There’s a beauty to Isaiah Navarro’s arrangement in “Juicio” from his debut EP “Ten en su Memoria,” taking me back to echoes of The Smiths’ 1987 album “Louder Than Bombs.” Eighties music didn’t always need lyrics or over-the-top synth sounds. And so, Navarro’s passion, reminiscent of yesteryear for me at least, carries through the EP’s passionate intro with a rolling piano riff, echoes of wailing guitars, a soft moaning as if in remembrance of grace and an expectation of eternal life, mixed with a heartbeat of drums and a few symbol crashes.
Navarro, 19, who is a double major at CSU Bakersfield, studying both business management and religious studies, took the title “Juicio” from words scratched in red above where a priest slept at a California mission: “Ten en su Memoria: Jucio, Infierno, y Gloria.” It means to have in your mind: Judgement, Hell, and Heaven. Heavy thoughts for an intro to an EP from such a young man, whose career began in Bakersfield indie band The Rozzes, rocking out at venues like The Gate.
Navarro’s EP doesn’t get sappy or cheesy after the intro as you might expect from many 19-year-old musician-singers. Acoustic at first, “Young,” is a simple voice-driven song about love, songs, thoughts—as expected from such a young man who is in the midst of exploring his own life. “After everything I’ve been through, I’d be a fool to think I was alone,” Navarro sings, letting us know that spirituality isn’t ever far from his core, and neither are the people in his life. It isn’t long before drums break out, paralleling the songs lyrics, taking a metaphysical path of youth and spirituality, both intertwined with young love.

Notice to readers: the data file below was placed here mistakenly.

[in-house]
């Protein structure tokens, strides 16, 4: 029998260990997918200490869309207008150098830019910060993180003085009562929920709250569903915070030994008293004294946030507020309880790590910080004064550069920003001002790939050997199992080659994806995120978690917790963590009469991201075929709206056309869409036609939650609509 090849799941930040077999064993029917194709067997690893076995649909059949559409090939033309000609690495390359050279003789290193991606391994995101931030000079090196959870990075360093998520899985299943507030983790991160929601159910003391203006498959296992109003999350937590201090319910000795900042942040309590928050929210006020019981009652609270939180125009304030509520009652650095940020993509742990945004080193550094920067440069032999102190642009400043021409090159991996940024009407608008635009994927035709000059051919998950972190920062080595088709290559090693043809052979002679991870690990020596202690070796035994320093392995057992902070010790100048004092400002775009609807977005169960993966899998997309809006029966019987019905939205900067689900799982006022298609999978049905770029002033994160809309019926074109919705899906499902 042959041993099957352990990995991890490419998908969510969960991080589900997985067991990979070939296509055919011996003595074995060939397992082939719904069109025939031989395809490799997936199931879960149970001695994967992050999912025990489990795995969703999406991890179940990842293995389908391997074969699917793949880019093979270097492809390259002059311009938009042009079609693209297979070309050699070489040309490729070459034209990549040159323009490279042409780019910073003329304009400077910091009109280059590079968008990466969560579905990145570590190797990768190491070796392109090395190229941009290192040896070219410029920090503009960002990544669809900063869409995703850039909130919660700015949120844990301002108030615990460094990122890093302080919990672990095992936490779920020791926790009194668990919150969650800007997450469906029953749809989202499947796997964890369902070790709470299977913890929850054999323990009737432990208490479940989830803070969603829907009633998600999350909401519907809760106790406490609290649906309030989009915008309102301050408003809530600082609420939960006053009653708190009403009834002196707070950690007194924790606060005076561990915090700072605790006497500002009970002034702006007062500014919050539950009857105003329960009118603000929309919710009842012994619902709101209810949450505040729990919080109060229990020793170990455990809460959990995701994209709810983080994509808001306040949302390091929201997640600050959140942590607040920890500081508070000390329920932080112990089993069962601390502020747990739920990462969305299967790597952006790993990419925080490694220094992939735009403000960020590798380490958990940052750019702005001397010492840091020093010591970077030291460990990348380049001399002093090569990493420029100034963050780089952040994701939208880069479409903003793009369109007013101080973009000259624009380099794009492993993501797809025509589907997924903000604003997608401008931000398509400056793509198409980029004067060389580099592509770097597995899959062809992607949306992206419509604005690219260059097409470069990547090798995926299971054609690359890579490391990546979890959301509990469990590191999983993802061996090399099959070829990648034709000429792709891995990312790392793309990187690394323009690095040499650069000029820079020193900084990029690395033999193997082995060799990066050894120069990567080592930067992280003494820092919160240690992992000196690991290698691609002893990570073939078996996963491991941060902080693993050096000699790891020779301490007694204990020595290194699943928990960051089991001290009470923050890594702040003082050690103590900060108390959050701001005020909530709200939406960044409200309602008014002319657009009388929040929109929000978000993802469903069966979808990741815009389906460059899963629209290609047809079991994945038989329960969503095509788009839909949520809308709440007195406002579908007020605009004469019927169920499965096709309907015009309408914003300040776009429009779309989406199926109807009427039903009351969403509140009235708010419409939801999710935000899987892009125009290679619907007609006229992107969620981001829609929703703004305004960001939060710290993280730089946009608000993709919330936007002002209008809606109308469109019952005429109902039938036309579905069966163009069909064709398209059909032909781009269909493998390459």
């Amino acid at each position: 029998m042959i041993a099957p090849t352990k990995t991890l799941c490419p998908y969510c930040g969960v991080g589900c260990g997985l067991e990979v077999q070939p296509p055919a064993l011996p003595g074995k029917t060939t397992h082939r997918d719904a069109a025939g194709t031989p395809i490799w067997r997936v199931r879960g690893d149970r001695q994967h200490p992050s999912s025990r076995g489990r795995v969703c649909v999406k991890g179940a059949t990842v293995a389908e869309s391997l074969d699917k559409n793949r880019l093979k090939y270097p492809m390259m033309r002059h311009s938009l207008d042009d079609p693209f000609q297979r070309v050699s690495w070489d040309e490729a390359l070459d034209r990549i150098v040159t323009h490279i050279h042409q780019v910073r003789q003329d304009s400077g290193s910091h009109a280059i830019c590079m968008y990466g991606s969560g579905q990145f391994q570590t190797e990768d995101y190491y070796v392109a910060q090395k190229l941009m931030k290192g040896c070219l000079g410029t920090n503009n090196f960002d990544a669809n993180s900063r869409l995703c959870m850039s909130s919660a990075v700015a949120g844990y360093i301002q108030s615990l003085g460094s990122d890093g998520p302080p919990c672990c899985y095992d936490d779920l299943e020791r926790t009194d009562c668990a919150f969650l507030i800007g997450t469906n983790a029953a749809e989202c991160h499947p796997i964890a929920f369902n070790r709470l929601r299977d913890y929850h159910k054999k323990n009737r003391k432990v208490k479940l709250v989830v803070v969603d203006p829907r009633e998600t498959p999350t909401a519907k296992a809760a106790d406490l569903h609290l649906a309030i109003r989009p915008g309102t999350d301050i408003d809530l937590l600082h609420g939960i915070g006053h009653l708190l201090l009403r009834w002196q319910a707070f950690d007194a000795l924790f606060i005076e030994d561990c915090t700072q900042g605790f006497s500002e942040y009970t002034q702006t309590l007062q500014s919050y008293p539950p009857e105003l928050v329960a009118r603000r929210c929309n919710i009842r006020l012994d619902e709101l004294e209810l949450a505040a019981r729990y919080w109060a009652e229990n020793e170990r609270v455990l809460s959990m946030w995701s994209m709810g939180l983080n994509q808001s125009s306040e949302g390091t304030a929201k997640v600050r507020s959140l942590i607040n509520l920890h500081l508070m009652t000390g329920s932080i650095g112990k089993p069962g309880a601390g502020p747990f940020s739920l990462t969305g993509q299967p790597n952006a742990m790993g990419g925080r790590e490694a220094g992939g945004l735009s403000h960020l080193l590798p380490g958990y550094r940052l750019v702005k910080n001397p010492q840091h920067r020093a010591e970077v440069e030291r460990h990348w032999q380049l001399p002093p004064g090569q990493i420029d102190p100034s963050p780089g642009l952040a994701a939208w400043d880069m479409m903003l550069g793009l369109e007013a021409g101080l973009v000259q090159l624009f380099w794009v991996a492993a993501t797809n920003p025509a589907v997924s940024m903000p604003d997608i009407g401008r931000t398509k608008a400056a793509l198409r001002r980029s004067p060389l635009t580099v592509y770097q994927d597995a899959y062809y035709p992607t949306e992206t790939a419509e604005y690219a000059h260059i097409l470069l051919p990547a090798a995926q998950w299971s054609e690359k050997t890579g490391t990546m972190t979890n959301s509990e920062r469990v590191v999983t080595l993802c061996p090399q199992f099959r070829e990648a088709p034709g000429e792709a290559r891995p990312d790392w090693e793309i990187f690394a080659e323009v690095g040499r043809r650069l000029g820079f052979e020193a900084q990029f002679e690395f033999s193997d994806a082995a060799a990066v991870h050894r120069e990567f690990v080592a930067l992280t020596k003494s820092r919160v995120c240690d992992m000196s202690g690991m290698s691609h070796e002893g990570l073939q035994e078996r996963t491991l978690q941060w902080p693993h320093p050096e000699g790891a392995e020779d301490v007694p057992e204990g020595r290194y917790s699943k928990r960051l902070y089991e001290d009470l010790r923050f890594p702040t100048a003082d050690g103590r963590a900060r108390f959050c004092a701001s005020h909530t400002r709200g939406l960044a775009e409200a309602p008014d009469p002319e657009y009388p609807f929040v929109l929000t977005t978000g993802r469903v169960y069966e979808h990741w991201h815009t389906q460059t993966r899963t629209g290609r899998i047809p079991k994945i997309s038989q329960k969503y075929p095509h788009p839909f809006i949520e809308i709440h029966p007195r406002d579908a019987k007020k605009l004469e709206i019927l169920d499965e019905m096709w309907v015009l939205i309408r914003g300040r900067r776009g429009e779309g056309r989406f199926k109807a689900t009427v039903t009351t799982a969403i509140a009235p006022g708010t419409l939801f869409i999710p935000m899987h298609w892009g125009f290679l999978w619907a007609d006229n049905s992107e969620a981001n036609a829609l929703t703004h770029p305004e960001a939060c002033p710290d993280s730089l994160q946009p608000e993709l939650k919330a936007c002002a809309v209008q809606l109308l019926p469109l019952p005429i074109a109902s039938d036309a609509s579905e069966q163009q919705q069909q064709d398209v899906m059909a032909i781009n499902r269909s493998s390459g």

“Rockbottom Girl” has a moodiness emanating from Navarro’s ability to arrange a rattlesnake-like tambourine sound with that of synth riffs, which has the effect of deep moody horns. Listen for them while Navarro tells a story of a girl who entered his life, but then escaped his arms, never to return.
“Ten en su Memoria” has a way of hooking the ear with Navarro’s sweet, innocent voice. There’s a feeling of sitting with him in a dim-lit room, sharing the wisdom of his old soul. In “Gary Cold, Man” Navarro’s words whisper, “We thought about this too much. These things we push always end up stuck in the air…” And later, “And we walked in silence too much.” The song’s electric guitar pops in from time to time, only long enough to make you want more.
“Holocene” is a cover of Bon Iver’s 2011 song. Having listened to both versions, I’m surprised I prefer Navarro’s take. Where Iver’s song has beautiful guitar and synth work, as well as haunting falsetto vocals, Navarro successfully transform’s Iver’s work into a haunting listen of his own. I almost prefer Navarro’s falsetto here than his voice-work the EP’s previous songs. With “Ten en su Memoria” as hauntingly good as it is, an entire album sung falsetto would surely be addictive.
Free Download: Ten en su Memoria EP
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